The driver, a fat, balding guy who wore greyish-blue bus driver’s uniform pants with grease stains all over them, was waiting to start his run. We were the only passengers. It wasn’t the kind of bus we were used to. It didn’t have that “bus” smell of smoke, dirt, vomit and exhaust fumes that we were used to. This one stunk of disinfectant. None of the seats were ripped, the floor was clean, the advertising posters near the curves in the ceiling were all in place and there was no graffiti. With the exception of the noseprints and fingerprints we put on our windows, the thing sparkled. I found it depressing, but Dave had an explanation.

“People in hick towns don’t have anything to do. There’s no intellectual stimulation or sports teams to cheer for, and so all they can do is clean things, that is, when they ain’t ruining their health by drinking, marrying often and square dancing. They’re neat freaks. We shouldn’t get mad; we should pity them.”

That made sense, and I was about to go tell the driver how pitiful his life was, when the bus pulled out of the barn. The snow was thick in the sky and on the ground, and the visibility was limited, but that didn’t matter to our grease-stained driver. He speeded along like he was on a dry highway on a sunny day.

“Another quaint thing about small-town life,” Dave said, “this guy’s probably so dedicated to his job that he can’t wait to pick up passengers. He’s trying to get to people as fast as he can. And he’s driving like a maniac on the verge of killing himself simply because he knows there are people waiting to get on the bus. You’d never see this in Chicago.”

The run started on the edge of town and the bus whizzed by a few vacant stops before we got further into town and saw up ahead at one stop, a group of four people huddled together, their backs turned to the wind and snow. We assumed our bus riding postures, that is, we sprawled across the seats and glared at the front door.

“This’ll be great,” Dave said, “they’ve probably never had people from Chicago ride their bus before. Get ready!”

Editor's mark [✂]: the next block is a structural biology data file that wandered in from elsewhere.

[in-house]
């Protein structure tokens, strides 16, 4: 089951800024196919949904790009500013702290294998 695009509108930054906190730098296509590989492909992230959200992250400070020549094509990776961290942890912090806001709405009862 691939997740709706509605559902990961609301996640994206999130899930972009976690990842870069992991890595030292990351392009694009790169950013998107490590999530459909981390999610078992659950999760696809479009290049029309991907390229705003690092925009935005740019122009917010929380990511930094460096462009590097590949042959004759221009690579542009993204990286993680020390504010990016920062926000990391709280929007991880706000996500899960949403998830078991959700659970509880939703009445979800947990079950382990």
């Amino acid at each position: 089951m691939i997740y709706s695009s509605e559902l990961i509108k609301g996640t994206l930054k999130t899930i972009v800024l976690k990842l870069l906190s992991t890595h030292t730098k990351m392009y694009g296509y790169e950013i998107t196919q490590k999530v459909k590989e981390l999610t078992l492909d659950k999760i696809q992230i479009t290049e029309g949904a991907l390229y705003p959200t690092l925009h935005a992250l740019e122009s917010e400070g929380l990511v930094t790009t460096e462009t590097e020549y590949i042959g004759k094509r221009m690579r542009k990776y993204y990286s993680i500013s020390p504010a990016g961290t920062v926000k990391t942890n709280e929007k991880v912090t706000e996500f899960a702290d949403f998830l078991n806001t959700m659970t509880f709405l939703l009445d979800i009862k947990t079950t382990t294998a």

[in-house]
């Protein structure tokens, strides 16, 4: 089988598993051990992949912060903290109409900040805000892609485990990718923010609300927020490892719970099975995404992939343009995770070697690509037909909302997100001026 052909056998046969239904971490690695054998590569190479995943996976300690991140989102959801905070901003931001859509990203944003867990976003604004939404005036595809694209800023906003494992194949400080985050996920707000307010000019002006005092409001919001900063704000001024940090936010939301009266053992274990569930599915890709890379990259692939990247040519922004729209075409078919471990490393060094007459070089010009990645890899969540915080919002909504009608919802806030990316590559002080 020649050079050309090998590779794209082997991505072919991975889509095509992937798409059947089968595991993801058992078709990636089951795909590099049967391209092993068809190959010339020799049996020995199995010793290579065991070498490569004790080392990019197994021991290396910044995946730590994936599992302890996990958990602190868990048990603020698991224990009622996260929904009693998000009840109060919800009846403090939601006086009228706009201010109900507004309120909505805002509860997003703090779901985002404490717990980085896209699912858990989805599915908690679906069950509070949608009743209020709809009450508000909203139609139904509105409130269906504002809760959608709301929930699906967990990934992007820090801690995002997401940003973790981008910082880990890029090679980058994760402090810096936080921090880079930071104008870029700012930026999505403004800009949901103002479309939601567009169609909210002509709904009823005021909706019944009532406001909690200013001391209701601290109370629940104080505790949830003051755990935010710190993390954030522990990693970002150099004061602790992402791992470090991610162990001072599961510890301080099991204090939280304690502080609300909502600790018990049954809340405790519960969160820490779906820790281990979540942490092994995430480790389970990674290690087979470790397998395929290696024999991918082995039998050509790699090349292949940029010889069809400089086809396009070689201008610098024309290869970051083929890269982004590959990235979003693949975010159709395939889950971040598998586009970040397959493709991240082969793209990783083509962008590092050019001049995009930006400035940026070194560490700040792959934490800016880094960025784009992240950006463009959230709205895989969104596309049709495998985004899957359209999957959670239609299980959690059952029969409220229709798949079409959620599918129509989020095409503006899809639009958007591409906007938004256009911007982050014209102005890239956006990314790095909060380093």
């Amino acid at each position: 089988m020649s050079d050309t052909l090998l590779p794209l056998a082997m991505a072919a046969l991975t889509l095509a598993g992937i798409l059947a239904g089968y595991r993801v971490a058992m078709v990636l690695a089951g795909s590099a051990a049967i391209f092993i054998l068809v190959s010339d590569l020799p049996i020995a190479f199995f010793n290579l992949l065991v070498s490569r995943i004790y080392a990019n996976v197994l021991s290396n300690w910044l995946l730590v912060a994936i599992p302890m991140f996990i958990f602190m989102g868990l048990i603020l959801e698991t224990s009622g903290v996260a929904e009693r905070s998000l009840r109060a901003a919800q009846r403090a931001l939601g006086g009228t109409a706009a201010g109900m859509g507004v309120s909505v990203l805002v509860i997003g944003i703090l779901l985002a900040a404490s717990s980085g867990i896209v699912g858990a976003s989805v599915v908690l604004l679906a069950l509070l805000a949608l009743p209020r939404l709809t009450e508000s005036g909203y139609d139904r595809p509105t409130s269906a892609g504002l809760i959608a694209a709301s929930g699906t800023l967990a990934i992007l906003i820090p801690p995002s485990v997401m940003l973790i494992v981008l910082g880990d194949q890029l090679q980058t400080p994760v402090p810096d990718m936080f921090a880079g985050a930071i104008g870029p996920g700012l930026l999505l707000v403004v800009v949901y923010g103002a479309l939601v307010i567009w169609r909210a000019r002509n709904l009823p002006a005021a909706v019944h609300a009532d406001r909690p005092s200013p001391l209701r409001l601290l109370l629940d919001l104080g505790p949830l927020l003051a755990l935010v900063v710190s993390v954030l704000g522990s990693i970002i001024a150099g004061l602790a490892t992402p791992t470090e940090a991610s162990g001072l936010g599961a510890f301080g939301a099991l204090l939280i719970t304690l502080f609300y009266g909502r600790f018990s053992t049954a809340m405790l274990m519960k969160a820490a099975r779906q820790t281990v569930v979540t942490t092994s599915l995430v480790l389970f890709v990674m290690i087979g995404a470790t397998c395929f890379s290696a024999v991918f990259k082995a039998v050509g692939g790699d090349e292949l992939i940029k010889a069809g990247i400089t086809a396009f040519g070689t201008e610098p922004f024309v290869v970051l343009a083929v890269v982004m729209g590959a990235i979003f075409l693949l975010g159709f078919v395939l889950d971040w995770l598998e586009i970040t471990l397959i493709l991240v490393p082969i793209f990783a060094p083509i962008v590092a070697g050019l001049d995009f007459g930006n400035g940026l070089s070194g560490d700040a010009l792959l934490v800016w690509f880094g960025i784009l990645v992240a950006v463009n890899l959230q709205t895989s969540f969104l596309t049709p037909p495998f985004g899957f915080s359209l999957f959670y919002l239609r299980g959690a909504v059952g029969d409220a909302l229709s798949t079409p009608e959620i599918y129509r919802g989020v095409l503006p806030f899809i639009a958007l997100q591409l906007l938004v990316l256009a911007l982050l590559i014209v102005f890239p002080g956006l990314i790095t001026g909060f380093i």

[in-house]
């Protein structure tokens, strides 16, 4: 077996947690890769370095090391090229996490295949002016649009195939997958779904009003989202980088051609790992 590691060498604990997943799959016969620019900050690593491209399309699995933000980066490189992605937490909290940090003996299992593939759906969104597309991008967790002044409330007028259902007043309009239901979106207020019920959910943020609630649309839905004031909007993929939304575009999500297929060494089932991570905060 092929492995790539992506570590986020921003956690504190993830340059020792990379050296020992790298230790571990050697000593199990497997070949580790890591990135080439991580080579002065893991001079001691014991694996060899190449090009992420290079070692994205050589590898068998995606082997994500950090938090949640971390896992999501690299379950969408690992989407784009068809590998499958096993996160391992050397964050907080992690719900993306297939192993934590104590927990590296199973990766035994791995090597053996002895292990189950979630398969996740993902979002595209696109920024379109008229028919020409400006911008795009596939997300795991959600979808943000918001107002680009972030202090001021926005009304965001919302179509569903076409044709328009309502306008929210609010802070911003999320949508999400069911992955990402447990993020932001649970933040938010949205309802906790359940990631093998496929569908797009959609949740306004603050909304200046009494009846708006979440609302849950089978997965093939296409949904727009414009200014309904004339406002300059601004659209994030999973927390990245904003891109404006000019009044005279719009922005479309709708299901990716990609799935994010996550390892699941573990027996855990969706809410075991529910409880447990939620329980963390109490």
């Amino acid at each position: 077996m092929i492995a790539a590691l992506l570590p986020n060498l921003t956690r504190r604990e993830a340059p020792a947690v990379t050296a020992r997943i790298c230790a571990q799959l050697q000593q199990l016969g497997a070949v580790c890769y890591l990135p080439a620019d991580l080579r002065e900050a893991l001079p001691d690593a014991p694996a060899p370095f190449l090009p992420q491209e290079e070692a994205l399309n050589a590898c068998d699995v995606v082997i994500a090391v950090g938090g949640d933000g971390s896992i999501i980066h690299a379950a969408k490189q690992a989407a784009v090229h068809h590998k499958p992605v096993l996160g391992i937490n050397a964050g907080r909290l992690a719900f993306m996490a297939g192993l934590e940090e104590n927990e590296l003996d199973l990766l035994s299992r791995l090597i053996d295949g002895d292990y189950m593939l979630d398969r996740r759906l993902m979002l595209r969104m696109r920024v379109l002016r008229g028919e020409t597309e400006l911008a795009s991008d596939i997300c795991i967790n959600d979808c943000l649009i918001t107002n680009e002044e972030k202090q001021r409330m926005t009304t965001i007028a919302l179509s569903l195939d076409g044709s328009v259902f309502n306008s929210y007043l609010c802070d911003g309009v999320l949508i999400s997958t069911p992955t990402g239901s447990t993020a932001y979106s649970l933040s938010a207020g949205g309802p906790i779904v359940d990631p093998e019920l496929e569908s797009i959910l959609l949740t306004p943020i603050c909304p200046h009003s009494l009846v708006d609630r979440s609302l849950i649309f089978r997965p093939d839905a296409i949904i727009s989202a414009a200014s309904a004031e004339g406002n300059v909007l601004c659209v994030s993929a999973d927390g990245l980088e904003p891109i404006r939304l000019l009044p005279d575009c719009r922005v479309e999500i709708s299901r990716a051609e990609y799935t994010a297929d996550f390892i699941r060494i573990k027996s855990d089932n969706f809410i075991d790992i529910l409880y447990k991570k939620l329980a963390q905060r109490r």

I was, and—zoom!

The bus raced by those shivering people. As we passed they shouted and shook their fists at the bus and kicked the snow and stomped and then hunched over again and huddled together.

We figured the driver didn’t see them, what with the blizzard and limited visibility. There was another stop ahead, with even more people and with several children stomping their feet on the ground, a universal sign of humans trying to keep their toes from going numb. Same thing, though. The bus raced right by them. A knot of glove-clad fists rose and shook as one from the huddled crowd. We heard their angry shouts and we flinched as the snowballs they threw smashed against the bus’s windows.

There was another stop ahead where an old guy in a wheelchair was flagging down the bus with feeble waves of his arms. The driver didn’t stop. A woman with an infant in her arms—hospital bound, we figured—was waiting at the next stop. Forget it. The bus sped by. It was the same at every stop. Freezing, shivering people huddled together, and the driver raced right by them. It was crazy, and we wanted answers. We got out of our seats and started for the front of the bus.

“Stay in the back of the bus!” was the crisp demand from the driver. He had spotted us in his rear-view mirror. “Stay in the back of the bus!”
That made no sense to us. The only reason for such an order is if the bus is full, or the passenger is a urine-soaked bum or a member of an ethnic or racial group that the bus driver hates. The driver got angrier when we stood next to him and started asking questions.

“Move to the back of the bus!” he shouted, while plunging the gas pedal to the floor. “Get to the back of the bus! Make room for other passengers!”

“But there ain’t any other passengers on this bus,” Dave said. “Are you crazy?”

That got a response. The driver slammed on the brakes, a move that caused the bus to swerve on the snowy street and into a line of cars parked along the curb. When the bus eventually stopped, the driver got out of his chair and staggered toward us. He was about six-three with a huge belly and a hateful gaze that topped anything we’d ever worked up.